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ZURICH — It was a virtual running race with obstacles. But it was no ordinary computer game.
Competitors controlled their race avatars on the screen using only their thoughts and no other body movement. Their thoughts were translated into virtual action through a cap with multiple electrodes fitted on their head. Much like athletes in shooting or archery, contestants needed a sharp focus. But the fact that they were quadriplegic set this race apart. People with severe motor disabilities had just successfully used a computer device through their brain signals.
Like in any other race, the winners were greeted with loud cheers from the audience. In this case, it was a home team, Brain Tweakers from Switzerland. This was the Brain Computer Interface (BCI) race, one of the six disciplines, at the world’s first Cybathlon that concluded Saturday.
BCI technology is not a novel concept, but Cybathlon provided it a platform to test the current research. Other than BCI, the disciplines included obstacles races with prostheses, wearable exoskeletons, powered wheelchairs and functional electrical stimulation bikes. The one-day event pitted existing as well as prototype assistive technologies for people with disabilities. It presented the use of these modern devices as an audience spectacle.
The Powered Leg Prosthesis Race was the fastest paced of all the disciplines. Helgi Sveinsson and his team, Össur Rheo Knee, finished the six tasks in 63 seconds. The prosthetic leg the Icelandic pilot, Paralympian and current European javelin champion used is currently available on the market. In the Powered Arm Prosthesis Race, competitors completed everyday tasks such as slicing bread, pinning clothes on a line and lifting objects with their prosthetic arms. Each action required a different grip.
Pilots with complete paralysis competed in the Functional Electrical Simulation (FES) bike race. Their pedal movements were artificially stimulated through electrodes. This technology allows paralyzed muscles to move. All the bikes were non-motorized. The technology powered their movements but the pilots still had to channel their power and stamina to win the 750-meter indoor race. So even though the participants didn’t feel any sensations in their paralyzed muscles, they had to train for the race.
The Powered Exoskeleton Race looked daunting. The pilots were not able to finish most tasks in the race, including the final winner. It would be a dream come true for any paraplegic to have the mobility to walk freely again, and that is precisely what these powered exoskeletons were aiming for. However, this race was an example that proved that there is a massive scope for the development of wearable exoskeletons. Similarly, in the Powered Wheelchair Race, the existing assistive technology did not seem to cope well with climbing up and down a flight of stairs, as most finalists spent the longest completing this task.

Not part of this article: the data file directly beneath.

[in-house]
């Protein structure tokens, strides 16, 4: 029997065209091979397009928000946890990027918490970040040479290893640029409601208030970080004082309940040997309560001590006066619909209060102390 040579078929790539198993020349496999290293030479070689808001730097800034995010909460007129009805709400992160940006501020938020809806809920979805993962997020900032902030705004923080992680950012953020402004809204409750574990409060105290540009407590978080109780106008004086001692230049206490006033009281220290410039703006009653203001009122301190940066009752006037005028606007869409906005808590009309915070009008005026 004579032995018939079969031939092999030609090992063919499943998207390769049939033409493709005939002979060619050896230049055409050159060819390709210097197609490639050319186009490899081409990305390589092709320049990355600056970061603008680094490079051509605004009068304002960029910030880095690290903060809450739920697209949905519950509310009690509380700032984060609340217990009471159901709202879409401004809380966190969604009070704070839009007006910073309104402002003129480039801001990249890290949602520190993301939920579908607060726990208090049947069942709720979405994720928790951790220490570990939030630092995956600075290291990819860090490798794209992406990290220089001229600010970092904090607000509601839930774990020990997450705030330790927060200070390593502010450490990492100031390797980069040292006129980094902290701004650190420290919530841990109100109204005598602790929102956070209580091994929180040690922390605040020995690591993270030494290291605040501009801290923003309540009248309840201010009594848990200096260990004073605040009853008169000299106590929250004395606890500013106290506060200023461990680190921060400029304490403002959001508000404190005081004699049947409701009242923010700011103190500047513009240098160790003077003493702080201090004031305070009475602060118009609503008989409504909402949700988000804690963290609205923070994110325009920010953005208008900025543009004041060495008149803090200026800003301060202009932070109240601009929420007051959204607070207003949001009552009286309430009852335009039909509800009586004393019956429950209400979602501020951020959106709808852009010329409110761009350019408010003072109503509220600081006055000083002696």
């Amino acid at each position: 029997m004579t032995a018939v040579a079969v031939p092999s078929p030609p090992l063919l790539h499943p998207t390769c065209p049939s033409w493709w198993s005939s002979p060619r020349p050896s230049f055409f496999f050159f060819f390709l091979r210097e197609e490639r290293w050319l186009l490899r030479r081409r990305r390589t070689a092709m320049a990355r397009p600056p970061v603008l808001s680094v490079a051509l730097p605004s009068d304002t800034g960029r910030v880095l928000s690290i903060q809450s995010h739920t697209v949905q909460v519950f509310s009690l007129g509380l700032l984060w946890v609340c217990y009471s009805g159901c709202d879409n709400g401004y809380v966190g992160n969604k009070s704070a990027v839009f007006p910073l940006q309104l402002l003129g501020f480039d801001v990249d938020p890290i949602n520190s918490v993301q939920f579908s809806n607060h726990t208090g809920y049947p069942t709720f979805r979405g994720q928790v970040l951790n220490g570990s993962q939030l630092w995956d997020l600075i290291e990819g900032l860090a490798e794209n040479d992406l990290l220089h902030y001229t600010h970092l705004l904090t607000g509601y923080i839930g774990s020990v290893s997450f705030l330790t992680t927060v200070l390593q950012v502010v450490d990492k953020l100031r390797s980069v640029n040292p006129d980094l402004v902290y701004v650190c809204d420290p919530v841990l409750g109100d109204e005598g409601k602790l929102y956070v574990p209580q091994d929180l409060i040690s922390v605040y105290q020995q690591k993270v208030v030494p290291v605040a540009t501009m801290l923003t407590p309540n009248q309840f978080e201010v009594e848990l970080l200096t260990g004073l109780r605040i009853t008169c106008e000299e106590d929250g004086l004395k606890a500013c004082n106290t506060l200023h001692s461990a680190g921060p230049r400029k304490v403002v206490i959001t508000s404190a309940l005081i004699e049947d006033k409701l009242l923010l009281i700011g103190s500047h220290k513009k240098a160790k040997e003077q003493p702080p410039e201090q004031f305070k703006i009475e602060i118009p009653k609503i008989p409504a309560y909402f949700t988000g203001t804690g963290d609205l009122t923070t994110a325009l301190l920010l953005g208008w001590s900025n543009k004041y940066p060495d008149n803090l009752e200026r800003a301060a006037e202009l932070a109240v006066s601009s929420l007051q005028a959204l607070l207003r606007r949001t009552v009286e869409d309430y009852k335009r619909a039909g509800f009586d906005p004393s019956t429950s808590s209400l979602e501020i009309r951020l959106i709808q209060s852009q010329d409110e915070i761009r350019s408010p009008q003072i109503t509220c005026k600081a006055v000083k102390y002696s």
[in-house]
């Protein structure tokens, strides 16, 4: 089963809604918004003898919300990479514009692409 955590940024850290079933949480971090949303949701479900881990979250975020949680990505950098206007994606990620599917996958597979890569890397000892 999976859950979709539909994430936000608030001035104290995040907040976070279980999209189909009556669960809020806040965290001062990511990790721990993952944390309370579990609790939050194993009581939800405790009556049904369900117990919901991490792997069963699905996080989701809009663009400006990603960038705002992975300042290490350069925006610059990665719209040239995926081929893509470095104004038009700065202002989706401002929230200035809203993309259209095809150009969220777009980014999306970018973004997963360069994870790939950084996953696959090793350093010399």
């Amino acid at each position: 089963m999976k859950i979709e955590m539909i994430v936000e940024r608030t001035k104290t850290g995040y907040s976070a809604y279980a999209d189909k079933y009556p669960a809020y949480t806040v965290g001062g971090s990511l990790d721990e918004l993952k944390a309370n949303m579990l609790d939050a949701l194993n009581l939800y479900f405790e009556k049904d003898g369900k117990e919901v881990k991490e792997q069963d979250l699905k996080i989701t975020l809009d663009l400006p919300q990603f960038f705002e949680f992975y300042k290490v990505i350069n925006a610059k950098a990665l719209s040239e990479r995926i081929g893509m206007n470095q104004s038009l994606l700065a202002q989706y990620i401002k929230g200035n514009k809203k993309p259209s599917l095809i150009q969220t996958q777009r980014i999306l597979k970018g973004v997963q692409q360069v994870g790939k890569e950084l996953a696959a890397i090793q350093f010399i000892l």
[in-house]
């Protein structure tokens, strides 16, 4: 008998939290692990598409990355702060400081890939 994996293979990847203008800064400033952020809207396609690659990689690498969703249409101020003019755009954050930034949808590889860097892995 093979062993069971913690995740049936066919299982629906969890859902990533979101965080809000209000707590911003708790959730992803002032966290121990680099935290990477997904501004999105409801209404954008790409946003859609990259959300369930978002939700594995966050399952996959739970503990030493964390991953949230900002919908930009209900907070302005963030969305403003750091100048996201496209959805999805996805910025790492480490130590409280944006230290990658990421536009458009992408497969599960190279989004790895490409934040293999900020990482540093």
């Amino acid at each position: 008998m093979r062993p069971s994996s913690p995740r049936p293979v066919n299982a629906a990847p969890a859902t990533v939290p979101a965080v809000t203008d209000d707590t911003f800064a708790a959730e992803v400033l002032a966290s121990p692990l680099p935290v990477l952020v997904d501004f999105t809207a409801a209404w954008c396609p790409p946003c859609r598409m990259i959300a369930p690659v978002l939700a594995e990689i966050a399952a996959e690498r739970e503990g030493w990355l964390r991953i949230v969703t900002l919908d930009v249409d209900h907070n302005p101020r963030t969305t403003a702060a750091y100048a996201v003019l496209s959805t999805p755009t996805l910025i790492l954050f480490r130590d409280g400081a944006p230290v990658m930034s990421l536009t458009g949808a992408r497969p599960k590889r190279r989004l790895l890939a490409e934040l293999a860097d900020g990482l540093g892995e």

Through all these disciplines, the Cybathlon managed to bring out the best of some assistive technologies and challenged some others. Unlike the Paralympics, which celebrates athletic performance and strives for equality, Cybathlon aimed to create a competition where technology developers worked with people with disabilities to help them to solve their daily obstacles. In doing so, it also gave the public a few evocative moments.
While it does not look likely that assistive technology will be used in mainstream sporting events like Olympics or Paralympics in the near future, developments in assistive technology can lead to better injury management and quicker recovery. For example, exoskeletons are currently used for physiotherapy. Better assistive technology promises a possibility of training with a lower risk of injury for athletes.
Cybathlon lived up to its primary motive and brought the general public, technology experts and disabled community on the same stage. It was a peek in to how far assistive technology has come and how far it still needs to go.